Being the observant college student that I am, I love to walk around campus, looking casually at passers-by, smile politely, and just take in their style and demeanor. As Strong Bad says, Everyone Is Different, so people-watching is an enjoyable activity, especially on a college campus. You might ask me, so Stephanie, what is the most common feature of today’s modern college student? Is it the ever-popular belly button ring? Or how about the lovely thong underwear? No I would reply without hesitation, as diverse as my college campus is, there is one thing almost all students here have in common: the cell phone.
The cell phone is an interesting little invention. The telephone was such a great idea, people wanted to have one with them at all times. At first this idea seemed preposterous: How could something with wires be carried around? Then suddenly, a break through: the mobile phone. Perhaps some of you remember these gadgets, as big as an oversized banana, that sat in bags on consoles in cars across the country. My dad had one, and it was a great step for his business—instead of being annoyed while at home, people could call him while he was on the road elsewhere. Eighties movies showed all the wealthy people having phones in their cars, and car phones were revolutionary. The technology got better, smarter, smaller, and now cell phones are everywhere.
Like the phone itself, my opinion towards cell phones has evolved drastically. I certainly never needed a cell phone in high school, because I didn’t get my license right away, so I never formulated an opinion towards cell phones. As a freshman here at Seton Hill, I began to realize the growth of the cell phone world. They were not uncommon devices, and I sometimes wished that I had one, because it was a long distance call to my boyfriend at home. I could not tolerate, however, the people who forgot to turn their cell phones off during class. Sophomore year, I had a 600 minute phone card, and I talked to my boyfriend whenever I wanted. I began to grow weary of the constant sight of people talking on cell phones, and the increase in people who received phone calls during class. Junior year, cell phones were everywhere. I couldn’t sit on a swing by Sullivan lawn for half an hour and not see someone talking on a cell phone. People talked on them on the way to class and in the lunch halls, and phones began going off during tests. My boyfriend and I broke up that spring, so I had no one long distance to call. I guess you could call it cell phone embitterment.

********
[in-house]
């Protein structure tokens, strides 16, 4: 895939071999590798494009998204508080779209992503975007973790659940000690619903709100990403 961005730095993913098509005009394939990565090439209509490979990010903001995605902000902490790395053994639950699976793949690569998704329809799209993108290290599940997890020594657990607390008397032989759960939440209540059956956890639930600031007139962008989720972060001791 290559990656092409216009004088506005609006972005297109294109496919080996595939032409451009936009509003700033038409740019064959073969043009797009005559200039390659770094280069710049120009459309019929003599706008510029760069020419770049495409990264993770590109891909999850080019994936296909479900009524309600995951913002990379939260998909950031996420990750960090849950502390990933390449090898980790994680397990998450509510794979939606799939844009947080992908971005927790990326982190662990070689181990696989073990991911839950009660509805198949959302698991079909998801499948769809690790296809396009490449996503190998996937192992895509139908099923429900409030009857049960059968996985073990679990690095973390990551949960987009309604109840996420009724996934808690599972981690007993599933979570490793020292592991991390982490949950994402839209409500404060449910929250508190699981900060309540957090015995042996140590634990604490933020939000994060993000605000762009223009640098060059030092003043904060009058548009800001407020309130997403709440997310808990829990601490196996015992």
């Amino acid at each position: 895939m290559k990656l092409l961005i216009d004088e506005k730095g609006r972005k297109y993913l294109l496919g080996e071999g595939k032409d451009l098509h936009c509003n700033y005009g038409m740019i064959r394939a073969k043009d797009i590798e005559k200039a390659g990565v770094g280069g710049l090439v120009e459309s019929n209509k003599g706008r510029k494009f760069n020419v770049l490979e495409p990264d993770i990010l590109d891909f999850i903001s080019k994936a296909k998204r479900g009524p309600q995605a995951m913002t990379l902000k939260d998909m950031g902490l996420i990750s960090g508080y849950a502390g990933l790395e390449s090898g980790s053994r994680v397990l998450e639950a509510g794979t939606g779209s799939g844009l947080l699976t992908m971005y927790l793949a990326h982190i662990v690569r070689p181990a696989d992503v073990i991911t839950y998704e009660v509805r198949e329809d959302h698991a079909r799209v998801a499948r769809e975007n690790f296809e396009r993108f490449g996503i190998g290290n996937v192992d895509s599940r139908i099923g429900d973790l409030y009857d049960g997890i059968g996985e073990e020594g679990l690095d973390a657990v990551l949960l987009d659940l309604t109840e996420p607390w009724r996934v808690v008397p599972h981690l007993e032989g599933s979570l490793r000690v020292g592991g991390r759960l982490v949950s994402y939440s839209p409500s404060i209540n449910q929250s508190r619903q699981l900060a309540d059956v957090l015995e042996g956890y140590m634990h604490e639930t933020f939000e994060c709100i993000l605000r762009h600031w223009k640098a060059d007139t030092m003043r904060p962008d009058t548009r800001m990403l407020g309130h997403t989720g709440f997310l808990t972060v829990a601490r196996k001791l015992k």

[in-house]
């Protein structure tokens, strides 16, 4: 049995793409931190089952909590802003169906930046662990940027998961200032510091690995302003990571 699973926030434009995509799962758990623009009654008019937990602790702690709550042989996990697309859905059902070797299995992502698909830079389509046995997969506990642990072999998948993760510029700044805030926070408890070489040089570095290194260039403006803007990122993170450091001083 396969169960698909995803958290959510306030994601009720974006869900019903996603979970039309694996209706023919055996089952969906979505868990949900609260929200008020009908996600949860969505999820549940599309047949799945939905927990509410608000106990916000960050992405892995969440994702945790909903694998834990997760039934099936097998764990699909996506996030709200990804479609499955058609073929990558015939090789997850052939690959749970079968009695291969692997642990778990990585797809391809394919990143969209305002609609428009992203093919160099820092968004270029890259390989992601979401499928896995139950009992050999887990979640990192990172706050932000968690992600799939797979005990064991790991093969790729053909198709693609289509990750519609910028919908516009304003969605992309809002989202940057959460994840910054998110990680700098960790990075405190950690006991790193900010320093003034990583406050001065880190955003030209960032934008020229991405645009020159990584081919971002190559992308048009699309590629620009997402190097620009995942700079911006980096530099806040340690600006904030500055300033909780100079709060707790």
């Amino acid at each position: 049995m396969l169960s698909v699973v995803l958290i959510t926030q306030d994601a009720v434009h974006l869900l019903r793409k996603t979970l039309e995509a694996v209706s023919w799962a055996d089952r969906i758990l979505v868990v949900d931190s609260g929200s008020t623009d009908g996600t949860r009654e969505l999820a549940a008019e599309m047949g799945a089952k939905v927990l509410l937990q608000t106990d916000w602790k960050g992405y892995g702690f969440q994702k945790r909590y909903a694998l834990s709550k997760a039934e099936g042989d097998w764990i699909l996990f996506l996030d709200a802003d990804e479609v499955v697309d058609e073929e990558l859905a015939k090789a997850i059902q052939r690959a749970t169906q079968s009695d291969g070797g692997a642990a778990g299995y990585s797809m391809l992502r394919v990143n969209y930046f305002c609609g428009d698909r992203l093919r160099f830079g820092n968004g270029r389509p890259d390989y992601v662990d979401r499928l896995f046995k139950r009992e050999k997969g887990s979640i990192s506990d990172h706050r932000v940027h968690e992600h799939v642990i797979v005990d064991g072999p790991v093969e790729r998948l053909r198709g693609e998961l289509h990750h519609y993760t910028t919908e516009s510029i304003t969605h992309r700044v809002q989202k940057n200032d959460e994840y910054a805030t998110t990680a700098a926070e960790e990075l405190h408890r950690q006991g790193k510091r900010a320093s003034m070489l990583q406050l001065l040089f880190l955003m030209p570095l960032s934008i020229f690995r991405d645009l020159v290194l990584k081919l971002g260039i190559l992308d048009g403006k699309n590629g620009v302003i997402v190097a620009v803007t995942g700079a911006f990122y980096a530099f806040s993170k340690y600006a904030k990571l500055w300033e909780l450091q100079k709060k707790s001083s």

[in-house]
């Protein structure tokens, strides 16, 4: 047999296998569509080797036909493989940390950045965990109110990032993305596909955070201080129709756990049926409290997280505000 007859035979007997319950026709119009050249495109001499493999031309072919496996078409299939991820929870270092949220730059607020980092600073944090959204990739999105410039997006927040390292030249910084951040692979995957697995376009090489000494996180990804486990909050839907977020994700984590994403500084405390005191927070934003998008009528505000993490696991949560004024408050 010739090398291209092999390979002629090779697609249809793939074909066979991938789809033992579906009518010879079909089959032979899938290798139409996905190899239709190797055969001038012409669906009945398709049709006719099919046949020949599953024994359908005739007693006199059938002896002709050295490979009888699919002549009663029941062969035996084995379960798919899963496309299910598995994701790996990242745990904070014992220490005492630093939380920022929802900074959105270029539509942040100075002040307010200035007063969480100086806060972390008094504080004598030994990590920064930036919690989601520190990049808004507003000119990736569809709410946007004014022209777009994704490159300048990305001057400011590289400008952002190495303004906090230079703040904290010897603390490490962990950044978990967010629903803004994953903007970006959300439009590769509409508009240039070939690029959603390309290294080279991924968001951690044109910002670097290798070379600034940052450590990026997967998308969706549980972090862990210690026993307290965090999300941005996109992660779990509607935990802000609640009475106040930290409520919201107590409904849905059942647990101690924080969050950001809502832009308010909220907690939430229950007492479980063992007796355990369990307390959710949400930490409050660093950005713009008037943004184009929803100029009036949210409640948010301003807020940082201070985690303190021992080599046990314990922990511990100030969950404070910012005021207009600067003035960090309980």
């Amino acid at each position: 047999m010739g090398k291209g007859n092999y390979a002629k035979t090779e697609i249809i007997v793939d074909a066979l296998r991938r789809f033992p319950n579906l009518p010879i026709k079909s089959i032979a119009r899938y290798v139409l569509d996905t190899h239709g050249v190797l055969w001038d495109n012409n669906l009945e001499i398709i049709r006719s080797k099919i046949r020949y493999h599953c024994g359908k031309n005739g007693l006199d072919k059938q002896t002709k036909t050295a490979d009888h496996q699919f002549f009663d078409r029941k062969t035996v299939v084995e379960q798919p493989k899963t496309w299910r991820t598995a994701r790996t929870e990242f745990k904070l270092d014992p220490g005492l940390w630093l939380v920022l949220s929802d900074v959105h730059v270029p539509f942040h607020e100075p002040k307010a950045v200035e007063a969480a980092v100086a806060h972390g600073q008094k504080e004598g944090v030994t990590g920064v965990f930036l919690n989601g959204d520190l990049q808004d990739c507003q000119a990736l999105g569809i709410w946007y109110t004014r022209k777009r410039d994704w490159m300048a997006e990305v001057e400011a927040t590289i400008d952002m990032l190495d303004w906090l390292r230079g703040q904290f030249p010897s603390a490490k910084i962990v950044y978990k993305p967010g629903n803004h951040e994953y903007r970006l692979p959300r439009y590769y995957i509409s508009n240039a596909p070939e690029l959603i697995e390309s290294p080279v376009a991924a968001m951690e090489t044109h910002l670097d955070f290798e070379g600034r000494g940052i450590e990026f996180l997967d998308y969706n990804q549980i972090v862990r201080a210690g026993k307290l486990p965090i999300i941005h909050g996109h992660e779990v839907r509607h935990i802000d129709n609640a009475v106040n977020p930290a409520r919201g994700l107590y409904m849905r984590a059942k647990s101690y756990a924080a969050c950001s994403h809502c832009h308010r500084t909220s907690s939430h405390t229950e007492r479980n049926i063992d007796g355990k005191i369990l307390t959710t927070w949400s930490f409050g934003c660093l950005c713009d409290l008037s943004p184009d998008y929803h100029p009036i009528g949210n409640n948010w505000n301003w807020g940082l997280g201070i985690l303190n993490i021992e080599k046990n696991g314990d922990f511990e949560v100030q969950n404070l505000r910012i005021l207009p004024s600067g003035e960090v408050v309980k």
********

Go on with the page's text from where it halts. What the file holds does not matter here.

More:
This past summer, I bought my first car. My darling Rosalie, my beautiful car, and I paid for her completely out of my own pocket. Since I was a driver, and since I was going to be driving, it became essential for me to have a cell phone in case of automobile emergency. On the way to school, my beautiful Rosalie, which was sabotaged by my mechanic, coughed and sputtered to a stop. She needs a new engine, they tell me—but I still have a cell phone. My cell phone doesn’t leave my person. It’s become a leech, attached to my side, just in case someone should call me. I’m on Verizon, and I have free nights and weekends in addition to unlimited IN calling. I talk to my friend Rachel for an hour and a half straight, and it doesn’t cost a penny. I call my family on the weekends, stay in touch with my siblings, and can plan my trips home with ease. I get text messages from friends in the middle of class, but I make damn sure my cell phone never rings or beeps.
Having a cell phone is a shackled sort of freedom. It becomes a necessary evil, attaching itself to you so that you can constantly be in contact. I hate how I’ve become about it, to the point where if I leave my room even for five seconds, I feel like I have to bring my cell phone with me. I can call whoever I want, whenever I want, from wherever I want—and they can do the same to me. Since there’s no such thing as long distance, I can call my friend Nicole in Long Island just as easily as I can call my friend Rachel in Greensburg.
I can definitely see where having a cell phone has its benefits, especially when my car broke down half way to Seton Hill. It’s like a security blanket, almost. Even though I know I used to hate cell phones with a fiery passion, I’m kind of glad that I have one. The ability to keep in touch with my sisters and brother, and my other long-distance friends, without having to worry about a phone card—the cost is really insignificant. I love being able to call my sister on a Saturday morning, talk to my awesome nephews, or call Rachel just to chat (about boys). Though my conversations may be a far cry from Bell and “Watson, come here, I need you” in 1876, the ability to reach out and touch someone often makes my day a little brighter.
~StephaniePosted by StephanieReigh at October 11, 2004 07:09 PM